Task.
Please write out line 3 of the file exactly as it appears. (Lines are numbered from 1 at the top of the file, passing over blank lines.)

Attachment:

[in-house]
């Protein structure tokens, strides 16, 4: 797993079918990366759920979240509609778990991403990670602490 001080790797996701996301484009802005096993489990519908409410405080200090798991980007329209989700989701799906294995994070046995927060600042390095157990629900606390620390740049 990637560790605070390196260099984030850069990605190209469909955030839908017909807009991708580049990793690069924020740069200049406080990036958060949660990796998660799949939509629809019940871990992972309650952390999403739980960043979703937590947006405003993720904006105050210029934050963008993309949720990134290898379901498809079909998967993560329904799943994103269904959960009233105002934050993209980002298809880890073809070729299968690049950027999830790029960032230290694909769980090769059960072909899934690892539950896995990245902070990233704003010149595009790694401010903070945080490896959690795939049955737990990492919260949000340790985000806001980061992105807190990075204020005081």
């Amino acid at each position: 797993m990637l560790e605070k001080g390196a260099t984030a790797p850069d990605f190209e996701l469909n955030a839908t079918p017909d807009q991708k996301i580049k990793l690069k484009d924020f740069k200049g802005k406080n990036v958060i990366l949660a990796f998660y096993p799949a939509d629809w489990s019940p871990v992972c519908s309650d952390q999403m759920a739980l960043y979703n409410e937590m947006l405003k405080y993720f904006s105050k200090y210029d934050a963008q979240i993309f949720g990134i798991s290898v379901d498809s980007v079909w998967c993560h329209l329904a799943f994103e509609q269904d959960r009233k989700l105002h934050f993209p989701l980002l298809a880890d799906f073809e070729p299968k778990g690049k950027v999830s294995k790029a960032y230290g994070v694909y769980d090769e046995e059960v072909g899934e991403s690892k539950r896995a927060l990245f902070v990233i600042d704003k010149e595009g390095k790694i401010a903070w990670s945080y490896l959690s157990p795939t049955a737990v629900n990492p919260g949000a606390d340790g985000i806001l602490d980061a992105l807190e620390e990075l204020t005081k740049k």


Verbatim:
């Amino acid at each position: 797993m990637l560790e605070k001080g390196a260099t984030a790797p850069d990605f190209e996701l469909n955030a839908t079918p017909d807009q991708k996301i580049k990793l690069k484009d924020f740069k200049g802005k406080n990036v958060i990366l949660a990796f998660y096993p799949a939509d629809w489990s019940p871990v992972c519908s309650d952390q999403m759920a739980l960043y979703n409410e937590m947006l405003k405080y993720f904006s105050k200090y210029d934050a963008q979240i993309f949720g990134i798991s290898v379901d498809s980007v079909w998967c993560h329209l329904a799943f994103e509609q269904d959960r009233k989700l105002h934050f993209p989701l980002l298809a880890d799906f073809e070729p299968k778990g690049k950027v999830s294995k790029a960032y230290g994070v694909y769980d090769e046995e059960v072909g899934e991403s690892k539950r896995a927060l990245f902070v990233i600042d704003k010149e595009g390095k790694i401010a903070w990670s945080y490896l959690s157990p795939t049955a737990v629900n990492p919260g949000a606390d340790g985000i806001l602490d980061a992105l807190e620390e990075l204020t005081k740049k």